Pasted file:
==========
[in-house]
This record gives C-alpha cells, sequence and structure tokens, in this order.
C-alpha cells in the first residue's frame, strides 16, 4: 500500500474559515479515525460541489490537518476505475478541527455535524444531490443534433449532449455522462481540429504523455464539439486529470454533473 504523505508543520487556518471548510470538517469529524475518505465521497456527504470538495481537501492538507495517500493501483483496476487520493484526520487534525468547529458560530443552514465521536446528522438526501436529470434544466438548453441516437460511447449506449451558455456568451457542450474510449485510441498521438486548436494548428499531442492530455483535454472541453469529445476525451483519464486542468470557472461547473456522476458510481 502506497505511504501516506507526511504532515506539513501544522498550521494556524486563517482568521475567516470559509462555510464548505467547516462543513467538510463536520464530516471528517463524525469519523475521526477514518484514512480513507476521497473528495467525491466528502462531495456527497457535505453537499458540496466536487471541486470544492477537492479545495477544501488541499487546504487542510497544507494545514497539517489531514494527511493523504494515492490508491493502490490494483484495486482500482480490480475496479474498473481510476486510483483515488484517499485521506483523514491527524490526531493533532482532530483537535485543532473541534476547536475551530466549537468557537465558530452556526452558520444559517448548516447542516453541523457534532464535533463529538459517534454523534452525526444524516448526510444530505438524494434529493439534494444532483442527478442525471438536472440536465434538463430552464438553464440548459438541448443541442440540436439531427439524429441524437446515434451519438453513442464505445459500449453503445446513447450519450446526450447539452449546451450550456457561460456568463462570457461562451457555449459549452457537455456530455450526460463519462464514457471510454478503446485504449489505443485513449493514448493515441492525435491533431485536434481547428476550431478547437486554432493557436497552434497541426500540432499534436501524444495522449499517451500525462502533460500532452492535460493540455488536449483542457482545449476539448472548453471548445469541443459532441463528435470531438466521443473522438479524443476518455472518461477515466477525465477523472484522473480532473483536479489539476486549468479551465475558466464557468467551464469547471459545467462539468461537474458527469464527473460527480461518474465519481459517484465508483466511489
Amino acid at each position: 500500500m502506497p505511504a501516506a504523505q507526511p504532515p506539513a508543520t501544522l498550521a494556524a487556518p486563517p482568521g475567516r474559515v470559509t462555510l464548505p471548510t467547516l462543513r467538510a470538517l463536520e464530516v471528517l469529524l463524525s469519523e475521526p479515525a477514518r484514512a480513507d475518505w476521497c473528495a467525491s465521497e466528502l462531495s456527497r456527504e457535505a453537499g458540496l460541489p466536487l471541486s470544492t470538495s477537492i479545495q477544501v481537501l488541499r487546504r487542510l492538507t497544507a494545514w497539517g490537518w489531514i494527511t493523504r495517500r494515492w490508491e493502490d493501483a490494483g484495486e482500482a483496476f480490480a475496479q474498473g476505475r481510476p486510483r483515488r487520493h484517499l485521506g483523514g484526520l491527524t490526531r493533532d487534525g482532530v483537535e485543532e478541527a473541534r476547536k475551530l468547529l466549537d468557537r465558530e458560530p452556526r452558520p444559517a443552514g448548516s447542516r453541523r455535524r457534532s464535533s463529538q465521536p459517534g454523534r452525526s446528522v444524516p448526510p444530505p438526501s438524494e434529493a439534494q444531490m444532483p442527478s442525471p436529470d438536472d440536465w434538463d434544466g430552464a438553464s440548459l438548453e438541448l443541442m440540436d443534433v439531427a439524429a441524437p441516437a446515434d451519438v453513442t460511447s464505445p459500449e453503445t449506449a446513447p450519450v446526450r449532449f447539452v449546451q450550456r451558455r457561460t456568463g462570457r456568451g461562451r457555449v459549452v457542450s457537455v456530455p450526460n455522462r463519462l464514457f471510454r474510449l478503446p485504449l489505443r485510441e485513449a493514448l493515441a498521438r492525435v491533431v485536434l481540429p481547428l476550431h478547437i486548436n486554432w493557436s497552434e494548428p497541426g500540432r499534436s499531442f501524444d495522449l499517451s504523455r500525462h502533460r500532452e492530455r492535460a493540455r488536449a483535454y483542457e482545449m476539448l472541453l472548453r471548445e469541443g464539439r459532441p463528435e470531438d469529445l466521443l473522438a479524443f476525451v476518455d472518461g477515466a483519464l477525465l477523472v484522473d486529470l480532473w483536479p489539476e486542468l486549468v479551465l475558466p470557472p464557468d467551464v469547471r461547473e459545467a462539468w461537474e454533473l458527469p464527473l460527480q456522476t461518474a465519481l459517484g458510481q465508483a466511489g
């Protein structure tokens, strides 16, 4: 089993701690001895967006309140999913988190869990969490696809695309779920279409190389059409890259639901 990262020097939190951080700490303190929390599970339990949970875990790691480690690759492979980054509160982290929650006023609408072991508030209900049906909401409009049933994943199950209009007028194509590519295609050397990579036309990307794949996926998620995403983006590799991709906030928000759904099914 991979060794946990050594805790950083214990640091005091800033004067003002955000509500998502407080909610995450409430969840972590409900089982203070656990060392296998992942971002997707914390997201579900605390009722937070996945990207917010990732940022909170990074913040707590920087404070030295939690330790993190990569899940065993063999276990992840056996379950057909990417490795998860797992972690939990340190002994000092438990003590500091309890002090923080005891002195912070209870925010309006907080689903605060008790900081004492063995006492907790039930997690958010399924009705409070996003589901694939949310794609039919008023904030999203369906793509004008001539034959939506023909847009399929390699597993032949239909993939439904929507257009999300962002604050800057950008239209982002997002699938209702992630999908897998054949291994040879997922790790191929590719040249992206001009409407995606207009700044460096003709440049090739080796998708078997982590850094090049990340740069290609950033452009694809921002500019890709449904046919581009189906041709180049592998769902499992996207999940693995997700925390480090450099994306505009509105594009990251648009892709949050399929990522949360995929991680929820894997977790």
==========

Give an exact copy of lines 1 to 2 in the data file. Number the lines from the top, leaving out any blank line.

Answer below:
[in-house]
This record gives C-alpha cells, sequence and structure tokens, in this order.